Attendees at Peter Pilotto’s London Fashion Week show weren’t just given fashion. They were treated to dinner, at Tramp, the private, members-only nightclub in St. James.
After a long day of shows, and harassment from aggressive anti-fur protestors (at mostly faux-fur-using shows), the press and buyers sat down to an entrée consisting of roasted winter squash, fennel, glazed red onion, sunflower and pumpkin seed; a pearl barley risotto, datterini, crumbed feta and basil cress for main course; and a chocolate marquise cuboid, with a fresh raspberry as dessert. They dined on ceramic plates with swirling designs and were perched on abstract nonagon stools, from Peter Pilotto and Christopher de Vos’ new housewares range.
The ambrosial feast was preceded by a collection, a paean to the “hothouse of winter hedonism.” It was fitting, then, to be in Tramp, which is considered the most exclusive private members club in the world. The oak-panelled milieu is frequented by thespians, royals, and according to MI5, the Russian spy Anna Chapman. Tramp’s nascency in the early 1970s was where they staged their exploration, imaging the decadent wardrobes of guests past. Silk gowns, skinny tailoring and floaty trousers, kaftans and wrap dresses were rendered in a panoply of colours; vermillion, indigo, violet, amaranth, midnight, amethyst—colours that looked as opulent as they sounded. Patterns were influenced by 19th century Austrian art movements—Beidermaier and the Vienna Secession. (One half of the design duo, Pilotto is half Austrian.)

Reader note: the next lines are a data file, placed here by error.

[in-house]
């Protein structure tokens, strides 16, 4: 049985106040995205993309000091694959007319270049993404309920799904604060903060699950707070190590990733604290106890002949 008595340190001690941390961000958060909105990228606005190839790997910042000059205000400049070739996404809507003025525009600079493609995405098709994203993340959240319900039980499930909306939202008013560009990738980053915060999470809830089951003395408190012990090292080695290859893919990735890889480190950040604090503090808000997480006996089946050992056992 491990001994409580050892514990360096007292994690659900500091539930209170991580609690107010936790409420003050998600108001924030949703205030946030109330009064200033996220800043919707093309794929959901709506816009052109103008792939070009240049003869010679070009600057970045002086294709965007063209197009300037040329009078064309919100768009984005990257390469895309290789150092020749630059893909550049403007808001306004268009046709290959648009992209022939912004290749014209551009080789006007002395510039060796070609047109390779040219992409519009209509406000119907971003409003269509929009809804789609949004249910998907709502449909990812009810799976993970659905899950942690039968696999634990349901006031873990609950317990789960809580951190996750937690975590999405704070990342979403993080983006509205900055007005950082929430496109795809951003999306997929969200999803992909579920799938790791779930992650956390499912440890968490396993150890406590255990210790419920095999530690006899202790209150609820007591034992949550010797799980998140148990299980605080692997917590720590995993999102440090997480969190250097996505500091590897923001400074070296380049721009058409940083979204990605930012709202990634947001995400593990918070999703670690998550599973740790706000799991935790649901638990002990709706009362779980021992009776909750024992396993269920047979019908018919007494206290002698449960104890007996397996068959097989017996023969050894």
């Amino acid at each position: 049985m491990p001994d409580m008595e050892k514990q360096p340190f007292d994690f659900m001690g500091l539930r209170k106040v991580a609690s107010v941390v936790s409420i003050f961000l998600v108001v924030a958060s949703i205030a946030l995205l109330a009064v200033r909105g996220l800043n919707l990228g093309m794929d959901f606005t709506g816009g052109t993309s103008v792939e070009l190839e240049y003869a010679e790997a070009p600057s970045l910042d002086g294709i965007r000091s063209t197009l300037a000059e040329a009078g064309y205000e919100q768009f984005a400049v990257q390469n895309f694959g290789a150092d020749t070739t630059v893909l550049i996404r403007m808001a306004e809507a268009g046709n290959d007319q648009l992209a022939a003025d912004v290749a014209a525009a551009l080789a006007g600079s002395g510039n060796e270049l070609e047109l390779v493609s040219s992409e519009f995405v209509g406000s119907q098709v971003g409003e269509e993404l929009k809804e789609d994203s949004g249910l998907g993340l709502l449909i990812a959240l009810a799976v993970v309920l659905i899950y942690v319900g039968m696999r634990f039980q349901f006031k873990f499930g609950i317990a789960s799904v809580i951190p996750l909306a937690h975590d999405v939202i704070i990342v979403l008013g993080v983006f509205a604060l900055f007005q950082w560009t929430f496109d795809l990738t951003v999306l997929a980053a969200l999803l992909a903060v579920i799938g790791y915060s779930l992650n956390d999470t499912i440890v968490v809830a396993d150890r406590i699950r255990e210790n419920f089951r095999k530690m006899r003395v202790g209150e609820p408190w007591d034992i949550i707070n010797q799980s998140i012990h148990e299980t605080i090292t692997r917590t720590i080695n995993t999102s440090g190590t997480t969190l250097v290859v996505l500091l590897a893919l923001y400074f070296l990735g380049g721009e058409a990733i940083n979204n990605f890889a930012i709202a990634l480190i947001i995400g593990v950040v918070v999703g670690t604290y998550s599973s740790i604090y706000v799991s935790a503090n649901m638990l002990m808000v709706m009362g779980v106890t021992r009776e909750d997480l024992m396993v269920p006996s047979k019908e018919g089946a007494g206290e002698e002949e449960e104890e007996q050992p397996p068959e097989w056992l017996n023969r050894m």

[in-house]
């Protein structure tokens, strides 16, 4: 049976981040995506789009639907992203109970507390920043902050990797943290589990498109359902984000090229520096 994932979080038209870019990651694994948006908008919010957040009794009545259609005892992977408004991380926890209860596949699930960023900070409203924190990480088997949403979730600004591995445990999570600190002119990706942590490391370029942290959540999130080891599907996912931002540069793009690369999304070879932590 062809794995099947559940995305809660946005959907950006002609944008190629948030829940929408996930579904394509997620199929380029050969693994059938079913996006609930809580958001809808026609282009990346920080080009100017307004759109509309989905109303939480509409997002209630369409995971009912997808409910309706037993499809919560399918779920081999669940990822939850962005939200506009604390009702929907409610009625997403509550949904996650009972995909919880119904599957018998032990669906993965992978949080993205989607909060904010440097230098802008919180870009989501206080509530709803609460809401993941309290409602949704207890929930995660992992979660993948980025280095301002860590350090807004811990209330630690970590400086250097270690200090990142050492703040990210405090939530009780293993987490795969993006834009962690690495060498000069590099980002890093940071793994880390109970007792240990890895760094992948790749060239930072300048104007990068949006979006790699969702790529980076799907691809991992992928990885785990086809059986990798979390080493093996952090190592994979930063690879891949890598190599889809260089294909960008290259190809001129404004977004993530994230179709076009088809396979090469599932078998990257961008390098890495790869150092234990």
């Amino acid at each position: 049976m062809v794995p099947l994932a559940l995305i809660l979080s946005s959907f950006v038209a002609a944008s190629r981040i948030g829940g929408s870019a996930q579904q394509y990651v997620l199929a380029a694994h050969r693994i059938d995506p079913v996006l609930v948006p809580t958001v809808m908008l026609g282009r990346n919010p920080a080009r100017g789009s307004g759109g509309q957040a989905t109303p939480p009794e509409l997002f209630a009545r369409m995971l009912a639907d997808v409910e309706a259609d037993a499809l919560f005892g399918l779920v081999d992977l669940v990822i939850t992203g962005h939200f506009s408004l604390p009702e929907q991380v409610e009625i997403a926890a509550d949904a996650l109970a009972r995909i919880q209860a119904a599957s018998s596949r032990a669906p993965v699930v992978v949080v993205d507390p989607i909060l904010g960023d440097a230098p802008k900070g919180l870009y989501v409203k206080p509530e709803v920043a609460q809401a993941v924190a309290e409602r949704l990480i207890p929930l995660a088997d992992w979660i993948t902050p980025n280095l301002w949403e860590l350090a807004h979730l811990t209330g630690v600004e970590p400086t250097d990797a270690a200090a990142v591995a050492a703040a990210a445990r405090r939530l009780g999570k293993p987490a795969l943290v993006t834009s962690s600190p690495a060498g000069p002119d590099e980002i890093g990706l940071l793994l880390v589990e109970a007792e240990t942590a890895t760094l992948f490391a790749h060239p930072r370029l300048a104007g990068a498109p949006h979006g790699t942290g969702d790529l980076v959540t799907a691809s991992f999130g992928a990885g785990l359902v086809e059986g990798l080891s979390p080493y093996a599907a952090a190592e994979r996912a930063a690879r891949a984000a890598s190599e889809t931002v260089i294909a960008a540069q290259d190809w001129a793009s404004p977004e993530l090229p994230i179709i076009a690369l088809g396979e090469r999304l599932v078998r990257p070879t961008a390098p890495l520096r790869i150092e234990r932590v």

The fabrics disseminated opulence too. Swarovski crystals twinkled as the models meandered the narrow floorspace. Leather opera gloves infused drama. Kaftans were presented in piped crepe and quilted silk; patchworks of tufted cashmere, teddy shearling panelled in silk were artfully inclined, self-indulgently beautiful. Sequins and cabochon were further insinuations of an epoch concerned solely with glamour, riches and superfluity.
It was in line with Trumpian principles—themes of excess, decadence and loucheness were perpetuated across all four fashion weeks. The regression to the 1970s and 1980s symbolises a return to extravagant displays of wealth, hedonistic streaks, and a rich sense of self-importance. The past, as seen through rose-tinted glasses. Peter Pilotto’s homage to the disgustingly rich was full-bodied and colourful, surely to activate acquisitive urges when they enter stores in August.